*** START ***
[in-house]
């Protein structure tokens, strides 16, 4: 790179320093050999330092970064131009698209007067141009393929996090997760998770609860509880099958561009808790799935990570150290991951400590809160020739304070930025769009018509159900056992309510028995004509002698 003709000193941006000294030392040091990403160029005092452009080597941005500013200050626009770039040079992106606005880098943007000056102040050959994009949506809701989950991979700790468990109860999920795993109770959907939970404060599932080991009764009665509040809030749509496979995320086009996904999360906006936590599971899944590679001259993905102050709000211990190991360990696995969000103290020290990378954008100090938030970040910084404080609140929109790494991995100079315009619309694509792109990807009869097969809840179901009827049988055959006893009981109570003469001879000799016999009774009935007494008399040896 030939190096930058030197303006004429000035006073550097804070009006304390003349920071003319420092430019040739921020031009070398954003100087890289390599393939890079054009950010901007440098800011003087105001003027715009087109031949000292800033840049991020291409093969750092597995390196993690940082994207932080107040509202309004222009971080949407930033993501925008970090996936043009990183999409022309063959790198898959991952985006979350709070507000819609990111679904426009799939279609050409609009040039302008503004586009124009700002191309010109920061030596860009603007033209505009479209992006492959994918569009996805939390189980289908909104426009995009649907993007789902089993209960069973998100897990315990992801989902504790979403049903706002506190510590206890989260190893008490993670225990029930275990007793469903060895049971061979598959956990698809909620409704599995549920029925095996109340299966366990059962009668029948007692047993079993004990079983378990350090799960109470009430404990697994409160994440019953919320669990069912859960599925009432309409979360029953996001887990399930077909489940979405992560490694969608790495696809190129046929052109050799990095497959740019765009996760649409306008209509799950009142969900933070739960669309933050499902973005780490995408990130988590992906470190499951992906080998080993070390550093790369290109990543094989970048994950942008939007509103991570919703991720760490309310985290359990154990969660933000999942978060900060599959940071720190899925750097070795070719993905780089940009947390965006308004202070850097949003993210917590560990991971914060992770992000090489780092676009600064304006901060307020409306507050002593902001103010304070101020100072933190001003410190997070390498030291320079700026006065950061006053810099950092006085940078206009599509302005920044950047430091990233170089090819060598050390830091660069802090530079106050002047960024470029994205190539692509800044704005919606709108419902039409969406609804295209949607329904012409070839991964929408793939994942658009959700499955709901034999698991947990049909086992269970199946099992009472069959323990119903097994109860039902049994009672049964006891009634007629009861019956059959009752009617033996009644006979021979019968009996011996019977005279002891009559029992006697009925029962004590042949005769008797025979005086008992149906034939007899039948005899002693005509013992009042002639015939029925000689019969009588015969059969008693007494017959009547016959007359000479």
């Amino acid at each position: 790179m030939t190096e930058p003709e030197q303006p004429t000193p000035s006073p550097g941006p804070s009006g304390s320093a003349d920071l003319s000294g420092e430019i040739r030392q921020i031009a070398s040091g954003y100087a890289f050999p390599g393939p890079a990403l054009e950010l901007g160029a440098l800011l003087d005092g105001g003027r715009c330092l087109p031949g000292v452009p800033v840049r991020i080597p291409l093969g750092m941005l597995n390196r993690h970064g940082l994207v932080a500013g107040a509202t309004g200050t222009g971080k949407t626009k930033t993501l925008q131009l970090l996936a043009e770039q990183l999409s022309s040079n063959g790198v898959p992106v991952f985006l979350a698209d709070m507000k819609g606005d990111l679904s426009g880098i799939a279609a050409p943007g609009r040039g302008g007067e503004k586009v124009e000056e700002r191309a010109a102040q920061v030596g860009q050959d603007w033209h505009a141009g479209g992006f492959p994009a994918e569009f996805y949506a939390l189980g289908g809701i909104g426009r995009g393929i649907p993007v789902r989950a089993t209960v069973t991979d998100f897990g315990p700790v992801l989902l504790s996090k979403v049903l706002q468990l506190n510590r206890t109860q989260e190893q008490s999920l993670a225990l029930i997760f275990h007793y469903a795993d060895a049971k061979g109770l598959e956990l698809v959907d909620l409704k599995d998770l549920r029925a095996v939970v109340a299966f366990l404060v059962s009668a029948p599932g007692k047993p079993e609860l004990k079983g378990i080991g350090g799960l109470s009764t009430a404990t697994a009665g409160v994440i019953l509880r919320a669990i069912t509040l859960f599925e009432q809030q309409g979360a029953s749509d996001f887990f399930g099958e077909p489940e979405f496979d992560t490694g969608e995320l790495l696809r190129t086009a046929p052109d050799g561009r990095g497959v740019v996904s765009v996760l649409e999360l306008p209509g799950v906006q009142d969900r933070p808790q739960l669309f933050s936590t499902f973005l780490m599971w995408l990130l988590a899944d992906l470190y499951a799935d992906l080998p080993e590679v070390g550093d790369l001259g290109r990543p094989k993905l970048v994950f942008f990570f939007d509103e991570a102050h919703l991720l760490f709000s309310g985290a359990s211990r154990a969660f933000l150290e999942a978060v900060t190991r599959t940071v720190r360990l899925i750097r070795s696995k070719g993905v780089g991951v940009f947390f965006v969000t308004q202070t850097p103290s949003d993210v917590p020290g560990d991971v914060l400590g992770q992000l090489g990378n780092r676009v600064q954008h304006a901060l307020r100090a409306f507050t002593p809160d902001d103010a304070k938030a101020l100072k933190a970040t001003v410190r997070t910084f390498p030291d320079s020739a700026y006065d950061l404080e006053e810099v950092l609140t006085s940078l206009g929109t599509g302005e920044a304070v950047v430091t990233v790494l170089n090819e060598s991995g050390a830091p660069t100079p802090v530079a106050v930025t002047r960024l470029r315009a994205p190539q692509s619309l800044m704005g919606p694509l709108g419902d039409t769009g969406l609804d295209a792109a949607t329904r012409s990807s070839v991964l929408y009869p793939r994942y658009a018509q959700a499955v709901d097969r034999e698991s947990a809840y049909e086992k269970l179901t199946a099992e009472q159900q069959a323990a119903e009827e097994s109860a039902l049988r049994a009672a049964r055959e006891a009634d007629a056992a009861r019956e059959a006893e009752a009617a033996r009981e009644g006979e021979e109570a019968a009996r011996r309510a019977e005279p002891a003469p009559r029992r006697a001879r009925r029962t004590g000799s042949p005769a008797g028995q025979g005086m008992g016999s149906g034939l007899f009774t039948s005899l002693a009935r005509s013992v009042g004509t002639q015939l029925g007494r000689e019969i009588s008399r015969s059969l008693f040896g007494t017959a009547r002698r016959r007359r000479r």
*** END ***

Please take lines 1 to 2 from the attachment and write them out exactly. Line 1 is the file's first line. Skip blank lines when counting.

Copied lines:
[in-house]
């Protein structure tokens, strides 16, 4: 790179320093050999330092970064131009698209007067141009393929996090997760998770609860509880099958561009808790799935990570150290991951400590809160020739304070930025769009018509159900056992309510028995004509002698 003709000193941006000294030392040091990403160029005092452009080597941005500013200050626009770039040079992106606005880098943007000056102040050959994009949506809701989950991979700790468990109860999920795993109770959907939970404060599932080991009764009665509040809030749509496979995320086009996904999360906006936590599971899944590679001259993905102050709000211990190991360990696995969000103290020290990378954008100090938030970040910084404080609140929109790494991995100079315009619309694509792109990807009869097969809840179901009827049988055959006893009981109570003469001879000799016999009774009935007494008399040896 030939190096930058030197303006004429000035006073550097804070009006304390003349920071003319420092430019040739921020031009070398954003100087890289390599393939890079054009950010901007440098800011003087105001003027715009087109031949000292800033840049991020291409093969750092597995390196993690940082994207932080107040509202309004222009971080949407930033993501925008970090996936043009990183999409022309063959790198898959991952985006979350709070507000819609990111679904426009799939279609050409609009040039302008503004586009124009700002191309010109920061030596860009603007033209505009479209992006492959994918569009996805939390189980289908909104426009995009649907993007789902089993209960069973998100897990315990992801989902504790979403049903706002506190510590206890989260190893008490993670225990029930275990007793469903060895049971061979598959956990698809909620409704599995549920029925095996109340299966366990059962009668029948007692047993079993004990079983378990350090799960109470009430404990697994409160994440019953919320669990069912859960599925009432309409979360029953996001887990399930077909489940979405992560490694969608790495696809190129046929052109050799990095497959740019765009996760649409306008209509799950009142969900933070739960669309933050499902973005780490995408990130988590992906470190499951992906080998080993070390550093790369290109990543094989970048994950942008939007509103991570919703991720760490309310985290359990154990969660933000999942978060900060599959940071720190899925750097070795070719993905780089940009947390965006308004202070850097949003993210917590560990991971914060992770992000090489780092676009600064304006901060307020409306507050002593902001103010304070101020100072933190001003410190997070390498030291320079700026006065950061006053810099950092006085940078206009599509302005920044950047430091990233170089090819060598050390830091660069802090530079106050002047960024470029994205190539692509800044704005919606709108419902039409969406609804295209949607329904012409070839991964929408793939994942658009959700499955709901034999698991947990049909086992269970199946099992009472069959323990119903097994109860039902049994009672049964006891009634007629009861019956059959009752009617033996009644006979021979019968009996011996019977005279002891009559029992006697009925029962004590042949005769008797025979005086008992149906034939007899039948005899002693005509013992009042002639015939029925000689019969009588015969059969008693007494017959009547016959007359000479």